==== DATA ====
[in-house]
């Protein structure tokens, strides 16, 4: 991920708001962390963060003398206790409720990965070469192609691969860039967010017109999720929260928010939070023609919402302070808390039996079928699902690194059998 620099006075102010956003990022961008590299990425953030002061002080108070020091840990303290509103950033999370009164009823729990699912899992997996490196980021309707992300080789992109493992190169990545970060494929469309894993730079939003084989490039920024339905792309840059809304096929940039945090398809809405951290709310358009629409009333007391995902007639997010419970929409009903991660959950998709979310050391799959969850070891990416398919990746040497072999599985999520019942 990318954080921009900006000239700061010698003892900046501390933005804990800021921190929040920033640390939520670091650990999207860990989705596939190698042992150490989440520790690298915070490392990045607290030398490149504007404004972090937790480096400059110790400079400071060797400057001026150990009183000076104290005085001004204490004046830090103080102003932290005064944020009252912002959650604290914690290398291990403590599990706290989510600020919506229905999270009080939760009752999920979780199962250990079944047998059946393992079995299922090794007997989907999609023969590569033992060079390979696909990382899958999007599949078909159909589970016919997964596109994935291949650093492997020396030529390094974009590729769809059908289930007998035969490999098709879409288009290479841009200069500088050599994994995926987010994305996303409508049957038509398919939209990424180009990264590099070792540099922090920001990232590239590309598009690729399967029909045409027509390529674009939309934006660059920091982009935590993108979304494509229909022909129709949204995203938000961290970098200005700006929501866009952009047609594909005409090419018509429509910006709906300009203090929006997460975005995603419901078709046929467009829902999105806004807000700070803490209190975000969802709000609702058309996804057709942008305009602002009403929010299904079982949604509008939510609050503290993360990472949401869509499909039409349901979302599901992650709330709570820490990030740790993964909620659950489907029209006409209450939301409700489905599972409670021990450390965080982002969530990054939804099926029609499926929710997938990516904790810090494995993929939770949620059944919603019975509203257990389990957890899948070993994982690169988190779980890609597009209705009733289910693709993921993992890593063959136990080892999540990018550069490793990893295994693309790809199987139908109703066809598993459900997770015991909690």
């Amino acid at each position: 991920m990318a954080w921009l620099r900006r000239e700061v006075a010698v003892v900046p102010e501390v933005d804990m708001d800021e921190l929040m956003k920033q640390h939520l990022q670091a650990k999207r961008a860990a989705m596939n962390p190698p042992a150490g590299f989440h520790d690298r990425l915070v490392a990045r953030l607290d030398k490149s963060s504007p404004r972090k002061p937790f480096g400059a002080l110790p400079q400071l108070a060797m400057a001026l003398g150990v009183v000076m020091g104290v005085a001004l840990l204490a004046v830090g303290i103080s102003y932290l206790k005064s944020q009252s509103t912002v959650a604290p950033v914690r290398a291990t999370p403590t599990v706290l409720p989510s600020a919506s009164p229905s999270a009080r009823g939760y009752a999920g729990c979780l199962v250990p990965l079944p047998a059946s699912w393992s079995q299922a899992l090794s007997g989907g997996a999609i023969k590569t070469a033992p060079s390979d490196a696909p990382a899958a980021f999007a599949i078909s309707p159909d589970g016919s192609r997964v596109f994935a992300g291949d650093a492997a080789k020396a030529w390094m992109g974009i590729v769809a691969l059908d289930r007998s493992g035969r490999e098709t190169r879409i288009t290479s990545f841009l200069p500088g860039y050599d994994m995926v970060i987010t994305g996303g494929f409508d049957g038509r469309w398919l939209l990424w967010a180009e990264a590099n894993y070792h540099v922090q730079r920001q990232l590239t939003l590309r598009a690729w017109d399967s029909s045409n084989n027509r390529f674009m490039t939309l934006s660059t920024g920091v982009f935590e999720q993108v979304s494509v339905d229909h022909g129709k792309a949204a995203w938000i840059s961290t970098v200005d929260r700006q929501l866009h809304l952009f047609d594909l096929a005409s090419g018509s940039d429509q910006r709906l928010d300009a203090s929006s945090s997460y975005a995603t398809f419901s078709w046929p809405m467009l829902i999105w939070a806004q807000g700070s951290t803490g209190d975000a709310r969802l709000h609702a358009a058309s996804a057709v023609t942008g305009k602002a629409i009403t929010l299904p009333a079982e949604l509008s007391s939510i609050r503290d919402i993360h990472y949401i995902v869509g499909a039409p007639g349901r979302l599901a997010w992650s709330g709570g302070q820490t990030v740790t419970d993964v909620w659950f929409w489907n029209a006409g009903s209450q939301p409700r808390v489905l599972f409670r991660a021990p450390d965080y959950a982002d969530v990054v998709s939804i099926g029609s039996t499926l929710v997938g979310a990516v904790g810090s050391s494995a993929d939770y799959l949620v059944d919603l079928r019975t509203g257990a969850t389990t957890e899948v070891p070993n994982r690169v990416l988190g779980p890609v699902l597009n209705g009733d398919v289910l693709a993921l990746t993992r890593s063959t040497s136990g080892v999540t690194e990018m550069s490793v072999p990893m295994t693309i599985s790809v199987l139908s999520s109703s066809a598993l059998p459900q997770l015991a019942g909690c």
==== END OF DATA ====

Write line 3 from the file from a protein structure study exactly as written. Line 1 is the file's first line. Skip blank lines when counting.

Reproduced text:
């Amino acid at each position: 991920m990318a954080w921009l620099r900006r000239e700061v006075a010698v003892v900046p102010e501390v933005d804990m708001d800021e921190l929040m956003k920033q640390h939520l990022q670091a650990k999207r961008a860990a989705m596939n962390p190698p042992a150490g590299f989440h520790d690298r990425l915070v490392a990045r953030l607290d030398k490149s963060s504007p404004r972090k002061p937790f480096g400059a002080l110790p400079q400071l108070a060797m400057a001026l003398g150990v009183v000076m020091g104290v005085a001004l840990l204490a004046v830090g303290i103080s102003y932290l206790k005064s944020q009252s509103t912002v959650a604290p950033v914690r290398a291990t999370p403590t599990v706290l409720p989510s600020a919506s009164p229905s999270a009080r009823g939760y009752a999920g729990c979780l199962v250990p990965l079944p047998a059946s699912w393992s079995q299922a899992l090794s007997g989907g997996a999609i023969k590569t070469a033992p060079s390979d490196a696909p990382a899958a980021f999007a599949i078909s309707p159909d589970g016919s192609r997964v596109f994935a992300g291949d650093a492997a080789k020396a030529w390094m992109g974009i590729v769809a691969l059908d289930r007998s493992g035969r490999e098709t190169r879409i288009t290479s990545f841009l200069p500088g860039y050599d994994m995926v970060i987010t994305g996303g494929f409508d049957g038509r469309w398919l939209l990424w967010a180009e990264a590099n894993y070792h540099v922090q730079r920001q990232l590239t939003l590309r598009a690729w017109d399967s029909s045409n084989n027509r390529f674009m490039t939309l934006s660059t920024g920091v982009f935590e999720q993108v979304s494509v339905d229909h022909g129709k792309a949204a995203w938000i840059s961290t970098v200005d929260r700006q929501l866009h809304l952009f047609d594909l096929a005409s090419g018509s940039d429509q910006r709906l928010d300009a203090s929006s945090s997460y975005a995603t398809f419901s078709w046929p809405m467009l829902i999105w939070a806004q807000g700070s951290t803490g209190d975000a709310r969802l709000h609702a358009a058309s996804a057709v023609t942008g305009k602002a629409i009403t929010l299904p009333a079982e949604l509008s007391s939510i609050r503290d919402i993360h990472y949401i995902v869509g499909a039409p007639g349901r979302l599901a997010w992650s709330g709570g302070q820490t990030v740790t419970d993964v909620w659950f929409w489907n029209a006409g009903s209450q939301p409700r808390v489905l599972f409670r991660a021990p450390d965080y959950a982002d969530v990054v998709s939804i099926g029609s039996t499926l929710v997938g979310a990516v904790g810090s050391s494995a993929d939770y799959l949620v059944d919603l079928r019975t509203g257990a969850t389990t957890e899948v070891p070993n994982r690169v990416l988190g779980p890609v699902l597009n209705g009733d398919v289910l693709a993921l990746t993992r890593s063959t040497s136990g080892v999540t690194e990018m550069s490793v072999p990893m295994t693309i599985s790809v199987l139908s999520s109703s066809a598993l059998p459900q997770l015991a019942g909690c």